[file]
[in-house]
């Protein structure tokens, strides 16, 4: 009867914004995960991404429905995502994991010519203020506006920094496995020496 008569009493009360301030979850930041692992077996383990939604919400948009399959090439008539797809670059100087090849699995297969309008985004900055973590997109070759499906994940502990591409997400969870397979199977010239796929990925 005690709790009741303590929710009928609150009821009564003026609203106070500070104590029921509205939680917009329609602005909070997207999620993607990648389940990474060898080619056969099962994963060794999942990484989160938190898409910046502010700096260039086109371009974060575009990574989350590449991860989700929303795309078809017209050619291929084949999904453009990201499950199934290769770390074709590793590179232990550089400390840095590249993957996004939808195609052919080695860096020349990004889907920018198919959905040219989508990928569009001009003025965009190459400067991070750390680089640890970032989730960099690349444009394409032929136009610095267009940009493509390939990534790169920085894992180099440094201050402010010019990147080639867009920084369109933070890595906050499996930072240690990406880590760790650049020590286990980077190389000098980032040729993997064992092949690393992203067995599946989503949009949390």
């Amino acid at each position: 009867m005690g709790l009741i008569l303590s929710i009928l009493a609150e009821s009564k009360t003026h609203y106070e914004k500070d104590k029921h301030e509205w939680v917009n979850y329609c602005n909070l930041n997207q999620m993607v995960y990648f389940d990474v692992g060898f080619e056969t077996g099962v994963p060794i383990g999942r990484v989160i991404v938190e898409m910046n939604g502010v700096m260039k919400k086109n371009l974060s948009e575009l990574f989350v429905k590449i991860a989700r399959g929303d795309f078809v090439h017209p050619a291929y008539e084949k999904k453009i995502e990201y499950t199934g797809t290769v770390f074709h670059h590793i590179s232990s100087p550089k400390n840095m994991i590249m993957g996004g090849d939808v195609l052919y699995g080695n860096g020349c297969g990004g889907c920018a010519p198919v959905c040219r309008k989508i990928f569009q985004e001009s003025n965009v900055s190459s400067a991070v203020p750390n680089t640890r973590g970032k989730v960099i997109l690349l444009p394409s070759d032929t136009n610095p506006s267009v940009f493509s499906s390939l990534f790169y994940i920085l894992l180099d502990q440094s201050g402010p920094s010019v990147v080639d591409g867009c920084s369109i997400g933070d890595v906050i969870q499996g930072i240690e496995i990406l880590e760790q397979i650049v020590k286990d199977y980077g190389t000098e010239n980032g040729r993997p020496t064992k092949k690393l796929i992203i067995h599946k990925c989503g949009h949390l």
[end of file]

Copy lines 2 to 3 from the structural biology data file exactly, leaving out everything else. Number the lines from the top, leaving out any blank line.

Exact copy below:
């Protein structure tokens, strides 16, 4: 009867914004995960991404429905995502994991010519203020506006920094496995020496 008569009493009360301030979850930041692992077996383990939604919400948009399959090439008539797809670059100087090849699995297969309008985004900055973590997109070759499906994940502990591409997400969870397979199977010239796929990925 005690709790009741303590929710009928609150009821009564003026609203106070500070104590029921509205939680917009329609602005909070997207999620993607990648389940990474060898080619056969099962994963060794999942990484989160938190898409910046502010700096260039086109371009974060575009990574989350590449991860989700929303795309078809017209050619291929084949999904453009990201499950199934290769770390074709590793590179232990550089400390840095590249993957996004939808195609052919080695860096020349990004889907920018198919959905040219989508990928569009001009003025965009190459400067991070750390680089640890970032989730960099690349444009394409032929136009610095267009940009493509390939990534790169920085894992180099440094201050402010010019990147080639867009920084369109933070890595906050499996930072240690990406880590760790650049020590286990980077190389000098980032040729993997064992092949690393992203067995599946989503949009949390």
């Amino acid at each position: 009867m005690g709790l009741i008569l303590s929710i009928l009493a609150e009821s009564k009360t003026h609203y106070e914004k500070d104590k029921h301030e509205w939680v917009n979850y329609c602005n909070l930041n997207q999620m993607v995960y990648f389940d990474v692992g060898f080619e056969t077996g099962v994963p060794i383990g999942r990484v989160i991404v938190e898409m910046n939604g502010v700096m260039k919400k086109n371009l974060s948009e575009l990574f989350v429905k590449i991860a989700r399959g929303d795309f078809v090439h017209p050619a291929y008539e084949k999904k453009i995502e990201y499950t199934g797809t290769v770390f074709h670059h590793i590179s232990s100087p550089k400390n840095m994991i590249m993957g996004g090849d939808v195609l052919y699995g080695n860096g020349c297969g990004g889907c920018a010519p198919v959905c040219r309008k989508i990928f569009q985004e001009s003025n965009v900055s190459s400067a991070v203020p750390n680089t640890r973590g970032k989730v960099i997109l690349l444009p394409s070759d032929t136009n610095p506006s267009v940009f493509s499906s390939l990534f790169y994940i920085l894992l180099d502990q440094s201050g402010p920094s010019v990147v080639d591409g867009c920084s369109i997400g933070d890595v906050i969870q499996g930072i240690e496995i990406l880590e760790q397979i650049v020590k286990d199977y980077g190389t000098e010239n980032g040729r993997p020496t064992k092949k690393l796929i992203i067995h599946k990925c989503g949009h949390l």